Musallam Al Barrak: Admired and criticized in equal measure

April 19, 2013

Musallam Al Barrak, a former lawmaker and trade union leader, is admired and criticised in equal measures in Kuwait.

As one of the most vociferous voices in the recent parliaments of Kuwait where he represented the Fourth Constituency, he had made several friends and enemies through his words and deeds.

Al Barrak, 57, graduated from the University of Kuwait with a degree in geography. He worked for the Municipal Council and was the head of the employees’ trade union.

He was named member of the executive board of the Kuwait trade union and was at one time the deputy secretary general of the Arab Trade Union for municipality employees.

Al Barrak, the son of former MP Mohammad Hamad Al Barrak, made his debut in the parliament in 1996 and gradually rose to prominence as a member of the Popular Action Bloc. Political parties are banned in Kuwait.

He was re-elected in 1999, 2003, 2006, 2008, 2009 and 2012, often topping the list of the candidates in the constituency.

In the 2012 elections, he made history by obtaining 30,118 votes, a remarkable feat in the north Arabian Gulf state.

He started assuming prominent roles in 2006 when he led a strong movement in parliament to amend the electoral law and slash the number of constituencies from 25 to five. The law was eventually amended in June that year.

He often opposed law drafts that he believed encouraged corruption practices, and never minced his words when he confronted fellow lawmakers or, more often, ministers and officials.

His vitriolic attacks also targeted Arab leaders who voiced their opposition to the hanging of the former Iraqi leader Saddam Hussain.

An attempt in July 2010 to strip him of his parliamentary immunity to face charges of harming the national security failed after he was supported by fellow MPs.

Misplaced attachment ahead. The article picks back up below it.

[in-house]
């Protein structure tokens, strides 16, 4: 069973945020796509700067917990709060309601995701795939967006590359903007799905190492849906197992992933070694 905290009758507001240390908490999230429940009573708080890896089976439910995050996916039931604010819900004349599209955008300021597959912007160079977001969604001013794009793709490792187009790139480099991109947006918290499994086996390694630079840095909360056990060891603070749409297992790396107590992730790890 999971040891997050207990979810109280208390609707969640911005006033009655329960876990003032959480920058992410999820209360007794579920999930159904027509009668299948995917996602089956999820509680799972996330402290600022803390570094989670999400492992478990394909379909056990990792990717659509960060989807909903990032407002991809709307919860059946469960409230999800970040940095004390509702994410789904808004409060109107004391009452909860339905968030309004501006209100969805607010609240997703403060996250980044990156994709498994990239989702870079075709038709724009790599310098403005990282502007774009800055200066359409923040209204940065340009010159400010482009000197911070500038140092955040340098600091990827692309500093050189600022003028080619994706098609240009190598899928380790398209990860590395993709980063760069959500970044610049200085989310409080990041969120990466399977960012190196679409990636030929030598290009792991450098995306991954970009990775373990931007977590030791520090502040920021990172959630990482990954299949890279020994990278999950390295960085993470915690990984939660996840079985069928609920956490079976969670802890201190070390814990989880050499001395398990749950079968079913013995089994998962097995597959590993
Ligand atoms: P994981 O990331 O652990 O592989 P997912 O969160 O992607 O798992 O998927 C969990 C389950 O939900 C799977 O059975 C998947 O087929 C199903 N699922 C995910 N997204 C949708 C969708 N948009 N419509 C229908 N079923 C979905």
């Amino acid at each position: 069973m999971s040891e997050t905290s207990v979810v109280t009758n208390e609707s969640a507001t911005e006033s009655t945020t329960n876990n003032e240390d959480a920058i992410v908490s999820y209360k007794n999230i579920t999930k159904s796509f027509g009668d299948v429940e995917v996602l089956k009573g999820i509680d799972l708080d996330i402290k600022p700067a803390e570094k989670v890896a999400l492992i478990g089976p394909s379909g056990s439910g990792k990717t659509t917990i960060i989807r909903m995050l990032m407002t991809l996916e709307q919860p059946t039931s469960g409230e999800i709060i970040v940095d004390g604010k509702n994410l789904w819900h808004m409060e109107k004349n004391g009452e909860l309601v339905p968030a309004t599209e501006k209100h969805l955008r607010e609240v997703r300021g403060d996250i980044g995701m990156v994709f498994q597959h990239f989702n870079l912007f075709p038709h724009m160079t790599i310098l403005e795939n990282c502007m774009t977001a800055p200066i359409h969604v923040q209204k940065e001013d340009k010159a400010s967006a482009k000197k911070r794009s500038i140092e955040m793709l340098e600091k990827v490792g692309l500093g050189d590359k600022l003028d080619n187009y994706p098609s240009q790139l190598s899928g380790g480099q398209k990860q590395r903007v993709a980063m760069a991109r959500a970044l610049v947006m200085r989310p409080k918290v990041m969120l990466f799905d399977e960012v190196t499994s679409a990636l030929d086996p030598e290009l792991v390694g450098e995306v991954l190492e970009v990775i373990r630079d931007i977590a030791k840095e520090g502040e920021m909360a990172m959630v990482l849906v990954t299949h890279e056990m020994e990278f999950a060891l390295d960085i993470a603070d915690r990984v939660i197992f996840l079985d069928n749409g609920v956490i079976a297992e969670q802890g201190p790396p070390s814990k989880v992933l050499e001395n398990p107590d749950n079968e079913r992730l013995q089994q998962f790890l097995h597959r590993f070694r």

In August 2011, Al Barrak called for the governor of the Central Bank of Kuwait to resign following reports that millions of dinars had been deposited in the accounts of some MPs.

In November, he took part in the storming of the parliament by protesters calling for the resignation of Prime Minister Shaikh Nasser Al Mohammad Al Sabah.

However, in December, Al Barrak had to defend himself against accusations of receiving funds from Qatar’s prime minister.

A Kuwaiti Arabic daily said that it had evidence that Shaikh Hamad Bin Jassem Al Thani had transferred QR200 million (Dh202 million) to the MP’s account.

The report sparked an outcry among pro-government lawmakers who called for the formation of a parliamentary committee to investigate the allegations.

The Qatari leader and the bank denied the claims and a court case was filed against the paper.

Al Barrak played a leading role in the protests and demonstrations resisting the amendment of the electoral law to reduce the number of candidates a voter could elect from four to one.

In a speech he delivered at a rally in October, he harshly criticised the decision and addressed the Emir in terms that were unfamiliar in Kuwait, drawing harsh criticism from opponents.

When the country’s security moved to summon him for questioning, he refused to go to the police station and demanded to see a written statement.

His stance was criticised by some Kuwaiti media as part of orchestrated shows and ostentatious claims.

He was arrested in October, but released on bail, pending his trial.

On April 14, one day ahead of the verdict in his trial, the opposition vowed to stand by Al Barrak throughout his “ordeal” and pledged to look at various options to put pressure for his release.



About the author

Born August 3, 1960 in Monastir, Tunisia
Media career:
  • ABC News (Tunisia)
  • Bahrain Tribune
  • Gulf News
  • Bahrain Television News
Teaching career:
  • Monastir (Tunisia)
  • University of Bahrain
  • MA  Mass Communications, University of Leicester
  • BA  in English & US literature and studies, University of Tunis

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